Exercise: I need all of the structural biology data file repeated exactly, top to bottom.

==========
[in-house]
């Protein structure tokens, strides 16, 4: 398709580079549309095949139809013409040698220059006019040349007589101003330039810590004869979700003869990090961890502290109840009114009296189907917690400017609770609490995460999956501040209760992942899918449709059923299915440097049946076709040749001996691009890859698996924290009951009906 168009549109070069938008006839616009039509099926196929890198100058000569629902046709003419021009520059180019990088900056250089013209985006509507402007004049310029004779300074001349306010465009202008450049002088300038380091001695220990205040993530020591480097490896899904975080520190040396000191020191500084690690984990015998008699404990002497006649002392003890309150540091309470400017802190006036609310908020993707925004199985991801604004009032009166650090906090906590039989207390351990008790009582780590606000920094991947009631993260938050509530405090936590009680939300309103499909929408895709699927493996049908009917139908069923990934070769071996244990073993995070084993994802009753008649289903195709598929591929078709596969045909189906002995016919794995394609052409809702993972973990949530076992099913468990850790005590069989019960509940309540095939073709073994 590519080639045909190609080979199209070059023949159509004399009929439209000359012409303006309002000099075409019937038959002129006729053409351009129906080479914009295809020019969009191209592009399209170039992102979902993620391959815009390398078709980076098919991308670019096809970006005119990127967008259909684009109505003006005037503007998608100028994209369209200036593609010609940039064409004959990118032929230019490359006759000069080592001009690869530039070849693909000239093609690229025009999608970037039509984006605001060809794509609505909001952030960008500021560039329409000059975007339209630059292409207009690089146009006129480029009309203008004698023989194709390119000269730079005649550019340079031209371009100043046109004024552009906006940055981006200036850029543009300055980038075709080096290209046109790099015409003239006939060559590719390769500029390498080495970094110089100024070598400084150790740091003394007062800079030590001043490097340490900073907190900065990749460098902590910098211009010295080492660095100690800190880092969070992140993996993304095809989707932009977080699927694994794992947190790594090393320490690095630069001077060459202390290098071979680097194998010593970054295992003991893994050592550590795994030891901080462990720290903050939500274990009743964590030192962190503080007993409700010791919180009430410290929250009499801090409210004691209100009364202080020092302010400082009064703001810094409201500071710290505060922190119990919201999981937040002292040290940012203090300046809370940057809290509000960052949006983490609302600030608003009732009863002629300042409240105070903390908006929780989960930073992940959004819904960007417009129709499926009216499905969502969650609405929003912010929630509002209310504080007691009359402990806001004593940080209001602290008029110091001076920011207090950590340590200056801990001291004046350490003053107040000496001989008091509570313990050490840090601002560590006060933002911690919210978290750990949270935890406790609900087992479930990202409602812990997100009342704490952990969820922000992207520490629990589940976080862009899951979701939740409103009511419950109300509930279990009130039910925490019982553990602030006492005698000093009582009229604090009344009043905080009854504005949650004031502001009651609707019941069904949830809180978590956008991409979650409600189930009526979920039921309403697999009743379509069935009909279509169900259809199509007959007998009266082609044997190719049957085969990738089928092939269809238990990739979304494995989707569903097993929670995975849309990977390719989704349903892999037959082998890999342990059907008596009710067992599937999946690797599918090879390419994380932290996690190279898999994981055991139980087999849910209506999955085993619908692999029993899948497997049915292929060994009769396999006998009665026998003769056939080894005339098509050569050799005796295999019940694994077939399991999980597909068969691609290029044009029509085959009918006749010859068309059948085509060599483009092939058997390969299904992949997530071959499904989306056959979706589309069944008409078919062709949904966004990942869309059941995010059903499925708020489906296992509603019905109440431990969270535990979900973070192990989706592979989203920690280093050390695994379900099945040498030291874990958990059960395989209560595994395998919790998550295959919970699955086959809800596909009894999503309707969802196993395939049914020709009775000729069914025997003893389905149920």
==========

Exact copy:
[in-house]
């Protein structure tokens, strides 16, 4: 398709580079549309095949139809013409040698220059006019040349007589101003330039810590004869979700003869990090961890502290109840009114009296189907917690400017609770609490995460999956501040209760992942899918449709059923299915440097049946076709040749001996691009890859698996924290009951009906 168009549109070069938008006839616009039509099926196929890198100058000569629902046709003419021009520059180019990088900056250089013209985006509507402007004049310029004779300074001349306010465009202008450049002088300038380091001695220990205040993530020591480097490896899904975080520190040396000191020191500084690690984990015998008699404990002497006649002392003890309150540091309470400017802190006036609310908020993707925004199985991801604004009032009166650090906090906590039989207390351990008790009582780590606000920094991947009631993260938050509530405090936590009680939300309103499909929408895709699927493996049908009917139908069923990934070769071996244990073993995070084993994802009753008649289903195709598929591929078709596969045909189906002995016919794995394609052409809702993972973990949530076992099913468990850790005590069989019960509940309540095939073709073994 590519080639045909190609080979199209070059023949159509004399009929439209000359012409303006309002000099075409019937038959002129006729053409351009129906080479914009295809020019969009191209592009399209170039992102979902993620391959815009390398078709980076098919991308670019096809970006005119990127967008259909684009109505003006005037503007998608100028994209369209200036593609010609940039064409004959990118032929230019490359006759000069080592001009690869530039070849693909000239093609690229025009999608970037039509984006605001060809794509609505909001952030960008500021560039329409000059975007339209630059292409207009690089146009006129480029009309203008004698023989194709390119000269730079005649550019340079031209371009100043046109004024552009906006940055981006200036850029543009300055980038075709080096290209046109790099015409003239006939060559590719390769500029390498080495970094110089100024070598400084150790740091003394007062800079030590001043490097340490900073907190900065990749460098902590910098211009010295080492660095100690800190880092969070992140993996993304095809989707932009977080699927694994794992947190790594090393320490690095630069001077060459202390290098071979680097194998010593970054295992003991893994050592550590795994030891901080462990720290903050939500274990009743964590030192962190503080007993409700010791919180009430410290929250009499801090409210004691209100009364202080020092302010400082009064703001810094409201500071710290505060922190119990919201999981937040002292040290940012203090300046809370940057809290509000960052949006983490609302600030608003009732009863002629300042409240105070903390908006929780989960930073992940959004819904960007417009129709499926009216499905969502969650609405929003912010929630509002209310504080007691009359402990806001004593940080209001602290008029110091001076920011207090950590340590200056801990001291004046350490003053107040000496001989008091509570313990050490840090601002560590006060933002911690919210978290750990949270935890406790609900087992479930990202409602812990997100009342704490952990969820922000992207520490629990589940976080862009899951979701939740409103009511419950109300509930279990009130039910925490019982553990602030006492005698000093009582009229604090009344009043905080009854504005949650004031502001009651609707019941069904949830809180978590956008991409979650409600189930009526979920039921309403697999009743379509069935009909279509169900259809199509007959007998009266082609044997190719049957085969990738089928092939269809238990990739979304494995989707569903097993929670995975849309990977390719989704349903892999037959082998890999342990059907008596009710067992599937999946690797599918090879390419994380932290996690190279898999994981055991139980087999849910209506999955085993619908692999029993899948497997049915292929060994009769396999006998009665026998003769056939080894005339098509050569050799005796295999019940694994077939399991999980597909068969691609290029044009029509085959009918006749010859068309059948085509060599483009092939058997390969299904992949997530071959499904989306056959979706589309069944008409078919062709949904966004990942869309059941995010059903499925708020489906296992509603019905109440431990969270535990979900973070192990989706592979989203920690280093050390695994379900099945040498030291874990958990059960395989209560595994395998919790998550295959919970699955086959809800596909009894999503309707969802196993395939049914020709009775000729069914025997003893389905149920």